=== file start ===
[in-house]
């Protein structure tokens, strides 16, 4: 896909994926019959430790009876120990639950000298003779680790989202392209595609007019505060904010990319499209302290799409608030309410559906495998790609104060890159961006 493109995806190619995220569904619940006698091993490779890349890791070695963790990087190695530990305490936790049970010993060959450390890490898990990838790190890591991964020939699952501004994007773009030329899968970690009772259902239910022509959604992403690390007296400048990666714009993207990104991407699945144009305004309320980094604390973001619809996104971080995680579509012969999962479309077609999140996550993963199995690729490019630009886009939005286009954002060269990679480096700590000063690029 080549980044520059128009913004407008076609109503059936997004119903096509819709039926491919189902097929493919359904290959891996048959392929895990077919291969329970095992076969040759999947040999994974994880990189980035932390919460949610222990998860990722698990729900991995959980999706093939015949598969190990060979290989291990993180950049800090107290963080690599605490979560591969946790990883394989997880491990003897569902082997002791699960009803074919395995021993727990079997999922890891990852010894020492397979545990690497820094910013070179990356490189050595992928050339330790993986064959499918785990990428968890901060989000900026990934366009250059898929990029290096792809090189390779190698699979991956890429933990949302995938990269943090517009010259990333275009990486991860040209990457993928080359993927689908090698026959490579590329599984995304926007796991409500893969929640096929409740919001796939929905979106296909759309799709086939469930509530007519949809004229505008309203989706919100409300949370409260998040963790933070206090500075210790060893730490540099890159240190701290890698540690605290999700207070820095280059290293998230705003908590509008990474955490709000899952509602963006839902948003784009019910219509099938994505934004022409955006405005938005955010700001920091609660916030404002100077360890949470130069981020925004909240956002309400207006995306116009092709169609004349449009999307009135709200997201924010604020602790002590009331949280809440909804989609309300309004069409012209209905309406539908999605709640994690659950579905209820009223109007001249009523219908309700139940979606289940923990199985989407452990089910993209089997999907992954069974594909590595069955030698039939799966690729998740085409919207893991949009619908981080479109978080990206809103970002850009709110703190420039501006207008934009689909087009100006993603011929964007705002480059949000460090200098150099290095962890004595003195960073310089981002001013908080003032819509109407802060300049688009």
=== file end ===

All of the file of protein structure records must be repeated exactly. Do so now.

[in-house]
């Protein structure tokens, strides 16, 4: 896909994926019959430790009876120990639950000298003779680790989202392209595609007019505060904010990319499209302290799409608030309410559906495998790609104060890159961006 493109995806190619995220569904619940006698091993490779890349890791070695963790990087190695530990305490936790049970010993060959450390890490898990990838790190890591991964020939699952501004994007773009030329899968970690009772259902239910022509959604992403690390007296400048990666714009993207990104991407699945144009305004309320980094604390973001619809996104971080995680579509012969999962479309077609999140996550993963199995690729490019630009886009939005286009954002060269990679480096700590000063690029 080549980044520059128009913004407008076609109503059936997004119903096509819709039926491919189902097929493919359904290959891996048959392929895990077919291969329970095992076969040759999947040999994974994880990189980035932390919460949610222990998860990722698990729900991995959980999706093939015949598969190990060979290989291990993180950049800090107290963080690599605490979560591969946790990883394989997880491990003897569902082997002791699960009803074919395995021993727990079997999922890891990852010894020492397979545990690497820094910013070179990356490189050595992928050339330790993986064959499918785990990428968890901060989000900026990934366009250059898929990029290096792809090189390779190698699979991956890429933990949302995938990269943090517009010259990333275009990486991860040209990457993928080359993927689908090698026959490579590329599984995304926007796991409500893969929640096929409740919001796939929905979106296909759309799709086939469930509530007519949809004229505008309203989706919100409300949370409260998040963790933070206090500075210790060893730490540099890159240190701290890698540690605290999700207070820095280059290293998230705003908590509008990474955490709000899952509602963006839902948003784009019910219509099938994505934004022409955006405005938005955010700001920091609660916030404002100077360890949470130069981020925004909240956002309400207006995306116009092709169609004349449009999307009135709200997201924010604020602790002590009331949280809440909804989609309300309004069409012209209905309406539908999605709640994690659950579905209820009223109007001249009523219908309700139940979606289940923990199985989407452990089910993209089997999907992954069974594909590595069955030698039939799966690729998740085409919207893991949009619908981080479109978080990206809103970002850009709110703190420039501006207008934009689909087009100006993603011929964007705002480059949000460090200098150099290095962890004595003195960073310089981002001013908080003032819509109407802060300049688009």